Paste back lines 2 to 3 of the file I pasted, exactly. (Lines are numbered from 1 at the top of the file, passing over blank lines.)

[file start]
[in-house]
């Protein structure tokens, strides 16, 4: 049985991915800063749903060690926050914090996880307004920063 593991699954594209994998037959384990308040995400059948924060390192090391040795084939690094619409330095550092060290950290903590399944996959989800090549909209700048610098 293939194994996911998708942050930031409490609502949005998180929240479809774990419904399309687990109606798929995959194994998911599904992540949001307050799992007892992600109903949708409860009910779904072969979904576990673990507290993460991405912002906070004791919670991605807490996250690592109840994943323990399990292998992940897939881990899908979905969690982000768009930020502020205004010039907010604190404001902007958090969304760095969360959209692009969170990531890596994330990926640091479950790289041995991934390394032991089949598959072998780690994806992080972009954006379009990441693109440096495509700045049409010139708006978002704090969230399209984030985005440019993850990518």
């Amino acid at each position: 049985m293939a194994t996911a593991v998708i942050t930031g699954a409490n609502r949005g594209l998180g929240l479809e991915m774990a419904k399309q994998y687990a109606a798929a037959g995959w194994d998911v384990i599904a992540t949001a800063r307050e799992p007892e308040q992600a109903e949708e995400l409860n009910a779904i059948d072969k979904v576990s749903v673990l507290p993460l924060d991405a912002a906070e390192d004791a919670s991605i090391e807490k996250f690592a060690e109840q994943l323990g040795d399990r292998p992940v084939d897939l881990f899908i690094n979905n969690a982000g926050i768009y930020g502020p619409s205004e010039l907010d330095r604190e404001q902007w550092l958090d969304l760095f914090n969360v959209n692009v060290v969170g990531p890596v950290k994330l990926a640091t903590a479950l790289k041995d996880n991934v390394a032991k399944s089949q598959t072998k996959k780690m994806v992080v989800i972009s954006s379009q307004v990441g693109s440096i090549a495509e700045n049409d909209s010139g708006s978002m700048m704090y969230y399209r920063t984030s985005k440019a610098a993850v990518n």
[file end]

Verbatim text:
């Protein structure tokens, strides 16, 4: 049985991915800063749903060690926050914090996880307004920063 593991699954594209994998037959384990308040995400059948924060390192090391040795084939690094619409330095550092060290950290903590399944996959989800090549909209700048610098 293939194994996911998708942050930031409490609502949005998180929240479809774990419904399309687990109606798929995959194994998911599904992540949001307050799992007892992600109903949708409860009910779904072969979904576990673990507290993460991405912002906070004791919670991605807490996250690592109840994943323990399990292998992940897939881990899908979905969690982000768009930020502020205004010039907010604190404001902007958090969304760095969360959209692009969170990531890596994330990926640091479950790289041995991934390394032991089949598959072998780690994806992080972009954006379009990441693109440096495509700045049409010139708006978002704090969230399209984030985005440019993850990518």
């Amino acid at each position: 049985m293939a194994t996911a593991v998708i942050t930031g699954a409490n609502r949005g594209l998180g929240l479809e991915m774990a419904k399309q994998y687990a109606a798929a037959g995959w194994d998911v384990i599904a992540t949001a800063r307050e799992p007892e308040q992600a109903e949708e995400l409860n009910a779904i059948d072969k979904v576990s749903v673990l507290p993460l924060d991405a912002a906070e390192d004791a919670s991605i090391e807490k996250f690592a060690e109840q994943l323990g040795d399990r292998p992940v084939d897939l881990f899908i690094n979905n969690a982000g926050i768009y930020g502020p619409s205004e010039l907010d330095r604190e404001q902007w550092l958090d969304l760095f914090n969360v959209n692009v060290v969170g990531p890596v950290k994330l990926a640091t903590a479950l790289k041995d996880n991934v390394a032991k399944s089949q598959t072998k996959k780690m994806v992080v989800i972009s954006s379009q307004v990441g693109s440096i090549a495509e700045n049409d909209s010139g708006s978002m700048m704090y969230y399209r920063t984030s985005k440019a610098a993850v990518n």